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28 Mär 2021

Emily Dugan, The Sunday Times

Malawi: ‘Ten rapes’ at tea farm supplying PG Tips; incl. cos. comments

"Ten rapes’ at tea farm supplying PG Tips", 28 March 2021

The British owners of tea estates in Malawi that supply most of the UK’s biggest brands, including PG Tips, Yorkshire Tea and Tetley, are being sued over the alleged sexual abuse of workers.

... The claim, which names 36 alleged male perpetrators, alleges that there is “a systemic problem of male workers at plantations abusing their positions of power” to rape, sexually assault, harass and coerce women they supervise into sex.

The lawsuit has been filed in the High Court against Lujeri as well as its British owners, PGI Group, who bought the estates from Unilever in 1996.

... The lawsuit, brought by the law firm Leigh Day, argues that PGI and Lujeri were negligent in failing to protect women from sexual abuse at work. PGI [...] contends that as a holding company it only employs a team of four and does not take an active role in the operations of the businesses it owns. PGI has applied to strike out the claim against it. However, its chief executive, Sebastian Hobhouse, is also a non-executive director at Lujeri and the business is wholly owned by PGI. Lujeri is disputing the jurisdiction of the English courts to hear the claim against it and so has not yet filed a defence to the claim...

... Fairtrade has suspended its certification of Lujeri’s tea production facility since the lawsuit prompted an audit that found “areas of non-compliance”. The estates, unlike the factory, were not Fairtrade certified in the first place, although the logo is used on the company’s website.

Lujeri is also certified by the Rainforest Alliance. It said on Friday the alliance was aware of the lawsuit in February 2020 but unable to investigate properly until last month because of Covid restrictions. It said audits were being reviewed and would be made public “in the coming week”.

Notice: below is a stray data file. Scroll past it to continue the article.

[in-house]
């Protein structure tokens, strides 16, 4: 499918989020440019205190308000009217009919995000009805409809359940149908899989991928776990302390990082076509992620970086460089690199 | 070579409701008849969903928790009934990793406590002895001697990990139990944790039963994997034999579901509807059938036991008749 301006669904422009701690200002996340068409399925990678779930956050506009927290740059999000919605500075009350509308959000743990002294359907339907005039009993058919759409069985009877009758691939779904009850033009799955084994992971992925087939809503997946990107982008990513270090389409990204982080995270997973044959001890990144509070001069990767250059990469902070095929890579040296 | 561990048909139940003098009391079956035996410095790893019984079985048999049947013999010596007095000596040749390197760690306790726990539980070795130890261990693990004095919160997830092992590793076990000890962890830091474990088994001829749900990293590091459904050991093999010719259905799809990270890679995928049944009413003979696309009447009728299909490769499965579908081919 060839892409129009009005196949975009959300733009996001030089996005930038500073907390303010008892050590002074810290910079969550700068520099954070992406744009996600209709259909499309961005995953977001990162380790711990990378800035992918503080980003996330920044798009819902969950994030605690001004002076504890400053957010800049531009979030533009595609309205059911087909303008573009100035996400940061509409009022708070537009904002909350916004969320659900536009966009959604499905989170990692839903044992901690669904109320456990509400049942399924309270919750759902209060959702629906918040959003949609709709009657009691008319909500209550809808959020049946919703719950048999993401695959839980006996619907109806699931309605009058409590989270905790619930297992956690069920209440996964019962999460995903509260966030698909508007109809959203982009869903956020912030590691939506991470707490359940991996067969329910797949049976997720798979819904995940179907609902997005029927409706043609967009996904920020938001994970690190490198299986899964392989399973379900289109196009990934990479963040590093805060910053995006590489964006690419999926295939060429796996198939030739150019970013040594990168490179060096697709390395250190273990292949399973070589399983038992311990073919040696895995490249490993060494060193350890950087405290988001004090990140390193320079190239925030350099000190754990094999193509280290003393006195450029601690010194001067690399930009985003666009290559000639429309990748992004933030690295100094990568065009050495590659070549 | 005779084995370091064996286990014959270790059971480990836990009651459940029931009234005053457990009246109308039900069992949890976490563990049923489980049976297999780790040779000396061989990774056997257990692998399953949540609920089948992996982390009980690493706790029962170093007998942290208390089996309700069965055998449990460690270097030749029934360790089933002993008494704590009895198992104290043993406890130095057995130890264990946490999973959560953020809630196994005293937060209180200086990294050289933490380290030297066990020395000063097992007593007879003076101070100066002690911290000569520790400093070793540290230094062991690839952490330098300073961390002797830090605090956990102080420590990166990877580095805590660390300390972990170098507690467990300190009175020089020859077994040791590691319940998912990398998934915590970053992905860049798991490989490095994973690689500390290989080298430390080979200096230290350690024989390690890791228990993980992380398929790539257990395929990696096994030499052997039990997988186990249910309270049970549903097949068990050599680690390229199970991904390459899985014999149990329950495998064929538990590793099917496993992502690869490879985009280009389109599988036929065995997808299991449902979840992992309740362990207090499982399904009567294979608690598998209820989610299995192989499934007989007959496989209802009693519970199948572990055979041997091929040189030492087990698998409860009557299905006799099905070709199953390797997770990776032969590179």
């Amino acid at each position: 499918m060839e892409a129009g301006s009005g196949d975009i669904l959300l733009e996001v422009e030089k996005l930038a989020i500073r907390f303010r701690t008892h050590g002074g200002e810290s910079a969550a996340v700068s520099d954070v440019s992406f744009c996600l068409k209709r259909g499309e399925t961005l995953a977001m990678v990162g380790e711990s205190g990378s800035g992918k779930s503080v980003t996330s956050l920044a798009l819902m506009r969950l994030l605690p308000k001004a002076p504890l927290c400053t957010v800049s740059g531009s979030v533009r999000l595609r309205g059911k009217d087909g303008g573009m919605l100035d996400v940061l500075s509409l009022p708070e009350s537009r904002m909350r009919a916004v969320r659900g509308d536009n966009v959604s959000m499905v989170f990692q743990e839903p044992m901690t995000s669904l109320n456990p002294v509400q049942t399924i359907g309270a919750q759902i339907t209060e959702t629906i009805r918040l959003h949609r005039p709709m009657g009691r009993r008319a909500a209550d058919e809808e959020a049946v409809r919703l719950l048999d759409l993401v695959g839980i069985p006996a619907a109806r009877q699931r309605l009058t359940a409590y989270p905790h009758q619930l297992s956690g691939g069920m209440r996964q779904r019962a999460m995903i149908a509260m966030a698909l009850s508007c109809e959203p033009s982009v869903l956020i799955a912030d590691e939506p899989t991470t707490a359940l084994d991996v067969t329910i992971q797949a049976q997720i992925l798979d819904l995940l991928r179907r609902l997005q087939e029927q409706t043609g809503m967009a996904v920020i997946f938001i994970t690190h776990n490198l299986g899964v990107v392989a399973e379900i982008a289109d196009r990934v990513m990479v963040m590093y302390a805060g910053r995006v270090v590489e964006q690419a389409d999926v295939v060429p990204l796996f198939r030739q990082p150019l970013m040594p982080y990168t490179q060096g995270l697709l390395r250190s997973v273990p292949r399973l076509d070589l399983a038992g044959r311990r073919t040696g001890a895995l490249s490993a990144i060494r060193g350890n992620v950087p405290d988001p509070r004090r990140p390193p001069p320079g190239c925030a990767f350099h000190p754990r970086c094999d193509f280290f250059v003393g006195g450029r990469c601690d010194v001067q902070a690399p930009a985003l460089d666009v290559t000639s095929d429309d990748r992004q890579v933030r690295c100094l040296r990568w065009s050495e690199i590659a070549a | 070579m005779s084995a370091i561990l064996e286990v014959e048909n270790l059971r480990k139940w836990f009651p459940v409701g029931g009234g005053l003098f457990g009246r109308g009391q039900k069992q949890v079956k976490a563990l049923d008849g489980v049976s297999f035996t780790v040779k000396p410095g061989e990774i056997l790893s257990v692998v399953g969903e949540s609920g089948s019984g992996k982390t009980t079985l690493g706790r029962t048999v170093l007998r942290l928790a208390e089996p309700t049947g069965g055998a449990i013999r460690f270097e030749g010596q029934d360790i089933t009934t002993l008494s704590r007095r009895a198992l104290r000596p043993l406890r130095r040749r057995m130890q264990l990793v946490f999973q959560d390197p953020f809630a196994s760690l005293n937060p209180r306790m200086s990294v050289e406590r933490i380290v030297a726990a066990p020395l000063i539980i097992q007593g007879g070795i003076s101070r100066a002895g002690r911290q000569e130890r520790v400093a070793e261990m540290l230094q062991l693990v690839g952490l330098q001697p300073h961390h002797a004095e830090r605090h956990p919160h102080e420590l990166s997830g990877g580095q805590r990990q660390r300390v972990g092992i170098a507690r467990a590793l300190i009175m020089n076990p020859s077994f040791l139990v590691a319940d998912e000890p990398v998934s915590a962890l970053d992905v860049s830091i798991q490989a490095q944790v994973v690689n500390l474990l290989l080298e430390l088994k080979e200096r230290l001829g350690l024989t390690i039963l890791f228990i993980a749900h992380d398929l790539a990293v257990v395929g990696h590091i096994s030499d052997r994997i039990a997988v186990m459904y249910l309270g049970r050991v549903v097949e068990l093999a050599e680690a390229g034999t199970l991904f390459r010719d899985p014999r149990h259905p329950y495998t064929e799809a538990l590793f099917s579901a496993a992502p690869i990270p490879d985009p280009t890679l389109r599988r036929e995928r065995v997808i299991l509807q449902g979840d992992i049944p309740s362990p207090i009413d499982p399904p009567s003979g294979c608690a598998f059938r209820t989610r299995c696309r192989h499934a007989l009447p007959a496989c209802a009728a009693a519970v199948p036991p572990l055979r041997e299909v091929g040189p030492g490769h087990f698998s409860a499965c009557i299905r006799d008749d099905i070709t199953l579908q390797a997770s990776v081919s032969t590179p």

... Grant Bramsen, managing director of Lujeri Teas Estates said: “The entire management team at Lujeri has been deeply troubled by these allegations. Following the Oxfam report in 2016, we implemented processes that we judged would address the risks of abuse. Clearly, they did not go far enough. Our absolute priority is to ensure we implement Impactt’s recommendations to the letter and that the potential for any form of abuse is stamped out.”

PGI said: “We have been shocked and deeply dismayed by details of the allegations made against Lujeri Tea Estates, relating to the conduct of certain male supervisors ... Since learning of these allegations, we have been kept fully informed of the investigation, review and actions that the management team at Lujeri immediately undertook.”

Unilever, which lists Lujeri as a supplier and has several tea brands including PG Tips and Lipton, said: “Any abuse of workers is unacceptable and we believe that the correct approach to tackling such deep-seated problems is for us to continue to work with industry groups and partners to help the Malawi tea industry improve the lives of tea workers and bring an end to sexual and gender based violence.”

Tetley said it had only sourced a small amount of its tea from Lujeri and it was temporarily suspending supply until further investigations were complete.

Simon Hotchkin, head of sustainability at Bettys & Taylors of Harrogate, which owns Yorkshire Tea, said: “We’re in close contact with Lujeri to make sure swift action is being taken. What we’ve seen so far is encouraging, but there’s a lot more that needs to be done. If our suppliers aren’t able to improve this situation, we’d stop buying from them. It’s not a decision we’d take lightly, because it’s hard to overstate the impact of suddenly cutting off some of the world’s poorest workers and smallholders from their source of income.”